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Tiger stripes and ice volcanoes

27 Jan, 2012

In the latest of our shortlisted entries to the 2011 Wellcome Trust Science Writing Prize, Kelly Oakes tells us about a distant moon.

Its surface is white as snow and covered in ice. Large expanses are smooth and unblemished, belying a history of constant meteorite bombardment. In one site near this moon’s south pole there are cracks tens of miles long. Ice and water, from vast underground oceans, are constantly spewed out of these cracks into the blackness of space.

Sounds like something from Doctor Who, right? Well, this moon actually exists, and it’s closer than you might think.

Enceladus is the second smallest of Saturn’s major moons. Until the Voyager 2 satellite passed in 1981, we knew little about it. Now, with the Cassini-Huygens satellite performing having performed several close fly-bys, the story of Enceladus is beginning to become clear.

Enceladus has one of the most reflective surfaces of any object in the solar system. It is also one of the most geologically active solar system bodies. This may seem counterintuitive at first, but it is no surprise to the scientists that study Enceladus — geological activity is what makes the moon so pristine and reflective in the first place. Ice volcanoes are able to constantly replenish the surface, covering up the scars of meteorite bombardment.

As it orbits Saturn, the pull of the planet contorts Enceladus. Saturn inflicts so much force on the tiny moon that ‘hotspots’ are created near its south pole, creating four giant cracks. Each is around 80 miles long, a mile wide and 500 metres deep. These cracks, affectionately known as ‘tiger stripes’, are 100°C hotter than the rest of the moon.

Cassini took the first clear pictures of the tiger stripes in July 2005. Their signature however, had been seen a few months earlier. In February 2005, small changes in the magnetic-field data revealed Enceladus had an atmosphere containing water vapour. There was something a little out of the ordinary about it, as the atmosphere was concentrated around the moon’s south pole, right above the tiger stripes. Ultraviolet images later confirmed what scientists had suspected: the stripes were the source of the giant plumes of water vapour and ice being ejected into space.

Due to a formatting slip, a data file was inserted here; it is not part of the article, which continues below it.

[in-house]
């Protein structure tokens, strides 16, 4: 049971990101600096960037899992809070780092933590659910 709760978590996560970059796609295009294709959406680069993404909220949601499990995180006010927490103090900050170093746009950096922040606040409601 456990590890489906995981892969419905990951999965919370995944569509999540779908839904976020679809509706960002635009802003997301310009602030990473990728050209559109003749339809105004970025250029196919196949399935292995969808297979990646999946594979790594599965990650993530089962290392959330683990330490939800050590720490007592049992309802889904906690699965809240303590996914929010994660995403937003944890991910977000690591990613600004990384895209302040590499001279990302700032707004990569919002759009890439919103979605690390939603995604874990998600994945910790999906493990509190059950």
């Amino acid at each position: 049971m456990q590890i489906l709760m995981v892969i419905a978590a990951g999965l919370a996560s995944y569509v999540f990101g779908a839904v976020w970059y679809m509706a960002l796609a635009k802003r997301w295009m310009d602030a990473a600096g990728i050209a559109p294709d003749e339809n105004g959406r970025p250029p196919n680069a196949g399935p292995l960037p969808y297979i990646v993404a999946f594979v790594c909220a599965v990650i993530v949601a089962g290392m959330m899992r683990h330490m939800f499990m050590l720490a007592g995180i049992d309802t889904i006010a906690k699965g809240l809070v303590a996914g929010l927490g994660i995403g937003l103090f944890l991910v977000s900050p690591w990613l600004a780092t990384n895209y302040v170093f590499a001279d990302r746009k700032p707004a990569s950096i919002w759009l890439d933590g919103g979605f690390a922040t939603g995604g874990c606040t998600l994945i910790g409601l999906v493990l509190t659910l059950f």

In the 1980s, scientists had some idea that these plumes might exist. During its time around Saturn, Voyager 2 searched for them but found no conclusive evidence of their existence. Scientists working on the Cassini mission decided that they could not take any chances — a fly-by had its path altered, bring it closer to the surface of Enceladus. It flew through one of the gas clouds created by the plumes and confirmed the presence of water, dust and molecules containing carbon and hydrogen.

One of the few things that we knew about Enceladus before Voyager 2 and Cassini was that it was icy. Since the discovery of the tiger stripes and plumes, scientists have speculated that there is also liquid water beneath the surface.

Although the forces exerted by Saturn on Enceladus are insufficient to explain the heating occurring around the tiger stripes, combing their effect with that of a vast ocean beneath the surface, able to transport heat more efficiently, might explain the phenomenon.

Evidence of a hidden ocean was suggested in December 2008 when scientists noticed that the tiger stripes had moved. They think that something similar to the movement of Earth’s tectonic plates is occurring on Enceladus, with the surface of the moon splitting and material coming up from underneath to fill the gap. On Earth, the material that fills the gap is molten rock. On Enceladus, it could be water.

Yet more evidence came a few months later. Unusually high levels of salt were discovered in water from the plumes. Salt tends to come from large bodies of water; oceans are big enough to have significant amounts dissolved within them, while ponds are not.

Liquid water, combined with heat and the organic molecules seen in the plumes, increases the chance that life might develop on Enceladus. If water does exist on Enceladus, it will join Mars and Europa, a moon of Jupiter, at the top of the list of places to look for life in the solar system.

We are discovering more about this moon all the time. Earlier this year, for example, it was revealed that the ice volcanoes on Enceladus create an electrical circuit between the moon and its planet. This produces aurora, better known as the northern lights here on Earth, on Saturn.

If these recent discoveries are anything to go by, Enceladus is only going to get more interesting. The Cassini mission was originally meant to run for four years, until 2008. It has now been extended twice, and will keep exploring Saturn and its moons until at least 2017. Watch this space.

Kelly Oakes

This is an edited version of Kelly’s original essay. Views expressed are the author’s own.

Find out more about the Wellcome Trust Science Writing Prize in association with the Guardian and the Observer and read our ‘How I write about science‘ series of tips for aspiring science writers.

Over the coming months, we’re publishing the shortlisted essays in this year’s inaugural competition.

Image Credit: kokogiak on Flickr

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